Team Shard's recent activation addition methodology for steering GPT-2 XL provokes many questions about what the structure of the internal model computation must be in order for their edits to work. Unfortunately, interpreting the insides of neural networks is known to be very difficult, so the question becomes: what is the minimal set of properties a network must have in order for adding activation additions to work?

Previously, I have tried to make some progress on this question by analyzing whether number additions work for a 784-512-512-10 fully connected MNIST network I had laying around. They didn't. Generalization was destroyed, going from a loss of 0.089 for the unpatched network to an average loss of 7.4 for the modified network. Now I see whether additions work in a residual network I trained. Here's the code for the network:

class ResidualBlock(nn.Module):
    def __init__(self, dim):
        super(ResidualBlock, self).__init__()
        self.linear = nn.Sequential(
            nn.Linear(dim, dim)
        self.relu = nn.ReLU()

    def forward(self, x):
        out = self.linear(x)
        out += x
        out = self.relu(out)
        return out

# Define the ResNet
class ResNet(nn.Module):
    def __init__(self, num_classes=10):
        super(ResNet, self).__init__()
        self.layer1 = nn.Linear(28*28, 512)
        self.relu = nn.ReLU()
        self.layer2 = ResidualBlock(512)
        self.layer3 = nn.Linear(512, num_classes)

    def forward(self, x, x_vector=None, return_midlayer_activation=False):
        x = x.view(x.size(0), -1) # equivalent of doing einops.rearrange(x, 'b h w d -> b (h w d)')
        x = self.layer1(x)
        x = self.relu(x)
        x = self.layer2(x)
        if x_vector is not None: x += x_vector
        activation = x
        x = self.layer3(x)
        if return_midlayer_activation:
          return x, activation
          return x

Again, space is left for the interested reader to think of their predictions to themselves.











I found that when you add an a - b activation vector (using the x_vector functionality above), generalization is again destroyed, going from an average loss of 0.086 in the unmodified network to 6.31 in the patched network.


Colab notebook here

In this research, I implemented and employed a Residual Neural Network (ResNet) for experimentation with the MNIST dataset, a well-known dataset in the computer vision field comprising handwritten digits. My methodology can be broadly divided into several stages: defining the model architecture, preparing the dataset, model training, model testing, patch calculations, experimental analysis of patches, and data visualization.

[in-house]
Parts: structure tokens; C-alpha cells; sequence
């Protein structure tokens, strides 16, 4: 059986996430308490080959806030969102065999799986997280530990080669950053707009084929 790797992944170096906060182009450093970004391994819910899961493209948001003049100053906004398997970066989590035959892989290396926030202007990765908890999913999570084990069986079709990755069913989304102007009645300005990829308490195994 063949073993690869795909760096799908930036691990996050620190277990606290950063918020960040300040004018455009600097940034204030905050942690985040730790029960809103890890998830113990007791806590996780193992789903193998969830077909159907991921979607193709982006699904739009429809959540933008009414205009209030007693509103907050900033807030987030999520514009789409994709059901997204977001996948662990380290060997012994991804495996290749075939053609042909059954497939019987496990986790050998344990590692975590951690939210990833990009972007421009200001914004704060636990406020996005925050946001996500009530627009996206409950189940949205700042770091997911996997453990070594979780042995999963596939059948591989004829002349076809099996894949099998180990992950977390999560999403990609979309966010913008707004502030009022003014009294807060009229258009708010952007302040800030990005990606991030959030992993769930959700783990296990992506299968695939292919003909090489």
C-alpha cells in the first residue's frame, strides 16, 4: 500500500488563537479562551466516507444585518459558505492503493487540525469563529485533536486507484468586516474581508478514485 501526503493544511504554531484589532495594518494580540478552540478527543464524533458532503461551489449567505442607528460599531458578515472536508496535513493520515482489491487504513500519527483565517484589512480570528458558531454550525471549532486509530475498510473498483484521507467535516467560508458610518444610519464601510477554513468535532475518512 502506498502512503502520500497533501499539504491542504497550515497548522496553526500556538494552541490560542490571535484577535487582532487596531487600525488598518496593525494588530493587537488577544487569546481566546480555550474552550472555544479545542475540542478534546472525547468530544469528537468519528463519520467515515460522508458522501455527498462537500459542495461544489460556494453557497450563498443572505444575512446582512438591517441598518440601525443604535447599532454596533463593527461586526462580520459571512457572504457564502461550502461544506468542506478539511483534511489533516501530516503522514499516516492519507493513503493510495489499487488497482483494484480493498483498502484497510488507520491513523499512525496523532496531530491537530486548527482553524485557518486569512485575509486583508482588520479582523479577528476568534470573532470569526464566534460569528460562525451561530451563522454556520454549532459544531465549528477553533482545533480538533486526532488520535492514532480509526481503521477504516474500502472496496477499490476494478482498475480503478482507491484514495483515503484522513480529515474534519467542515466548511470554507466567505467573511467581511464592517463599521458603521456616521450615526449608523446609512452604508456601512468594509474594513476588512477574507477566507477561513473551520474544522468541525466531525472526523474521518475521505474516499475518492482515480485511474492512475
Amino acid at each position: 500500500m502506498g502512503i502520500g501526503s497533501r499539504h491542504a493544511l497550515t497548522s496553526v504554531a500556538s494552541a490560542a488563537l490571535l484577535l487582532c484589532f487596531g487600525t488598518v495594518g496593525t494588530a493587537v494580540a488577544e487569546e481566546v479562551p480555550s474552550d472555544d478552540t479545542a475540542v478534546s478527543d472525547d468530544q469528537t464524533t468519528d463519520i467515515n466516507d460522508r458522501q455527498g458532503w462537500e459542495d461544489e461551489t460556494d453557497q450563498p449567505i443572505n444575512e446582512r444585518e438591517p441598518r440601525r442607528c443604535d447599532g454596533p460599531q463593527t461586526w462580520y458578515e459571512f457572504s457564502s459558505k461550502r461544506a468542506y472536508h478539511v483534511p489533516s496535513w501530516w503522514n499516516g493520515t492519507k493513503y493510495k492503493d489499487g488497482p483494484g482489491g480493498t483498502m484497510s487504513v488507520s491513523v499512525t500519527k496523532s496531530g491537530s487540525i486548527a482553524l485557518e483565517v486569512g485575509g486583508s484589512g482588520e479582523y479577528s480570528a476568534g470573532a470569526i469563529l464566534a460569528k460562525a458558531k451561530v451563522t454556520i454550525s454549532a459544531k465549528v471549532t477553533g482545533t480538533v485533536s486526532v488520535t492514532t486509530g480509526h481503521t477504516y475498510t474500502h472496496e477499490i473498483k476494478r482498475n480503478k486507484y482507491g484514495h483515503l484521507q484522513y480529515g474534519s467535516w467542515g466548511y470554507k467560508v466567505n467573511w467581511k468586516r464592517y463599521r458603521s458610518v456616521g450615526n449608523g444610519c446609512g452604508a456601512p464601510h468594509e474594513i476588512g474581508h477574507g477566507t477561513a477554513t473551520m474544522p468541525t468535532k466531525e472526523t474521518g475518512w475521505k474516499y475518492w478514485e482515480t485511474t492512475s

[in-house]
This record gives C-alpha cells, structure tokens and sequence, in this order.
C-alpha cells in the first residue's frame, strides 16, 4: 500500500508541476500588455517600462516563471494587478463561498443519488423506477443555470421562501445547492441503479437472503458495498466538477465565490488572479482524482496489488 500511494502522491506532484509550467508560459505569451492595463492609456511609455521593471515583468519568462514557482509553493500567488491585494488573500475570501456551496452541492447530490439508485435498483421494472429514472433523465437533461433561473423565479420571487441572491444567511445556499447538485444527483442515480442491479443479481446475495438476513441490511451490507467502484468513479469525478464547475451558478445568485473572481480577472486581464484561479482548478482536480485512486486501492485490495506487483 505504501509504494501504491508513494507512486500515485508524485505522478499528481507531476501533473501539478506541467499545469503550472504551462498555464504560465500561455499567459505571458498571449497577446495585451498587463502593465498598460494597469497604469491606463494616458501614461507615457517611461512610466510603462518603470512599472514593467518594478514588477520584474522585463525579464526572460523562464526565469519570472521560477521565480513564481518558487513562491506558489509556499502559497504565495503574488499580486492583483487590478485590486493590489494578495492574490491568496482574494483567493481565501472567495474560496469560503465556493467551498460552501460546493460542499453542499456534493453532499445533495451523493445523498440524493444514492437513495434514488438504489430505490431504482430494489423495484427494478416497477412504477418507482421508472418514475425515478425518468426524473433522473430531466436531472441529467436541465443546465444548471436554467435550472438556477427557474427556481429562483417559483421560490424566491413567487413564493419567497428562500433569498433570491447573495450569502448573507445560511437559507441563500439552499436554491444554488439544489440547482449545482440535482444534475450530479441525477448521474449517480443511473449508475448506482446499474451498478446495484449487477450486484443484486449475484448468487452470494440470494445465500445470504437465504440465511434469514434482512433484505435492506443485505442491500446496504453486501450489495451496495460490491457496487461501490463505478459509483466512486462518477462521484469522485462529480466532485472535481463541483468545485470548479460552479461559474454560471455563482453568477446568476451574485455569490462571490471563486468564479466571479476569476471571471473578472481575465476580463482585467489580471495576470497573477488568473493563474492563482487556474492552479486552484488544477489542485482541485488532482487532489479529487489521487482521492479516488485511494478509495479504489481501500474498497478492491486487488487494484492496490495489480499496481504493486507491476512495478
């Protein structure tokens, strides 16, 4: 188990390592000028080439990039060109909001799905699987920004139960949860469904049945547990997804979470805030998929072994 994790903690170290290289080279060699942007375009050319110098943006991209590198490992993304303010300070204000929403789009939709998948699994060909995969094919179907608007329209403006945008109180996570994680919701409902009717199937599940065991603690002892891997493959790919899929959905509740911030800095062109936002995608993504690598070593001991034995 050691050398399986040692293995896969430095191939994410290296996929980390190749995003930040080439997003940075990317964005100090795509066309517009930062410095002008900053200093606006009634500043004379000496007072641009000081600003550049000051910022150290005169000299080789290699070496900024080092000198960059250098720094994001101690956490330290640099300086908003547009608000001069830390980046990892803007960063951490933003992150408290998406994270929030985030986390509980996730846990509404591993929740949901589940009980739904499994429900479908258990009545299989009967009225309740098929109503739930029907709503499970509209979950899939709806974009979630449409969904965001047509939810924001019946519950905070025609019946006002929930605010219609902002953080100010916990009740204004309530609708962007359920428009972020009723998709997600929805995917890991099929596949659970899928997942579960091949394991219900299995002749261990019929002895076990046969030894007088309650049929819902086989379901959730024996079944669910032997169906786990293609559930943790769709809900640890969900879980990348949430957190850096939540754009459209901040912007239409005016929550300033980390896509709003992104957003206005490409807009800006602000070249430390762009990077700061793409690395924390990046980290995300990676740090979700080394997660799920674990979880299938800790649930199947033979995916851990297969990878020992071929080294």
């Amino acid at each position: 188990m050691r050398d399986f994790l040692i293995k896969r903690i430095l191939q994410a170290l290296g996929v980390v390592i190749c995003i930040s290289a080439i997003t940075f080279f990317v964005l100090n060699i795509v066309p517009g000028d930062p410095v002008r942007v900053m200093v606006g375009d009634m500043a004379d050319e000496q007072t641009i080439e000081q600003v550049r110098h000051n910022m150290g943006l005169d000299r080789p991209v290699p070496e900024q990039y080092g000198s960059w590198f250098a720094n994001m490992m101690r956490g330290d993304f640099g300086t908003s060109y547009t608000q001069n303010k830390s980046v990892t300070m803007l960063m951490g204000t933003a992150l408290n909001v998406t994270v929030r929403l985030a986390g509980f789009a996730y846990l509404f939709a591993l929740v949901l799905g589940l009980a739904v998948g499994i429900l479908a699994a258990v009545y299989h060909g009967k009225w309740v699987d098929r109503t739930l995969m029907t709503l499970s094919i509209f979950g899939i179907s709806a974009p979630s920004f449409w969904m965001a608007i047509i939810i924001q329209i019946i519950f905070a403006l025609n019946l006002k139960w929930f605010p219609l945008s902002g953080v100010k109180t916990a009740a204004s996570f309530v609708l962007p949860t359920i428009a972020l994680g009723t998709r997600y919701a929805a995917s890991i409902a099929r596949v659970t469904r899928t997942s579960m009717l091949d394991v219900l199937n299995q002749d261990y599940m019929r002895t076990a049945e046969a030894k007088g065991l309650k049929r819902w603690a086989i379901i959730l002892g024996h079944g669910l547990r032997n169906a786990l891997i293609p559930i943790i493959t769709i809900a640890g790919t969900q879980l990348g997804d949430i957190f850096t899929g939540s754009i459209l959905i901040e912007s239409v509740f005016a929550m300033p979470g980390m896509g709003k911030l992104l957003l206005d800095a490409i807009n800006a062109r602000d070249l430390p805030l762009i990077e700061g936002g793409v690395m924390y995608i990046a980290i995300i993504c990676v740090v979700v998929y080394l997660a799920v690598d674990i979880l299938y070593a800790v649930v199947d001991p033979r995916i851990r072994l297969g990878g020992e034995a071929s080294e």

Model Definition I defined a custom ResNet model for this study. The ResNet architecture, which introduces 'skip' or 'shortcut' connections, has proven successful in addressing the vanishing gradient problem in deep networks. My ResNet model comprises linear layers and incorporates a unique custom residual block. This block includes a linear layer followed by a ReLU activation function, with an identity shortcut connection added to the output.

Data Preparation For the preparation of the data, I used the MNIST dataset. The data was divided into training and test sets, following which data loaders were created for each set. I utilized a batch size of 100 for efficient computation during the training process.

Model Training The training phase involved running the model for ten epochs, with a learning rate of 0.001. I used the Adam optimization algorithm due to its superior performance in handling sparse gradients and noise. The loss function used during training was CrossEntropyLoss, which is suitable for multi-class classification problems. The trained model parameters were then saved for subsequent testing and analysis.

Patch Calculation and Analysis An essential part of my research involved the experimental analysis of 'patches'. A patch, in this context, represents the difference in the model's internal activations when fed with two different digit images. I designed several functions to calculate the model's output when applied to an image with a patch and without a patch. The output of these functions was the averaged output of the model and the average Cross-Entropy loss.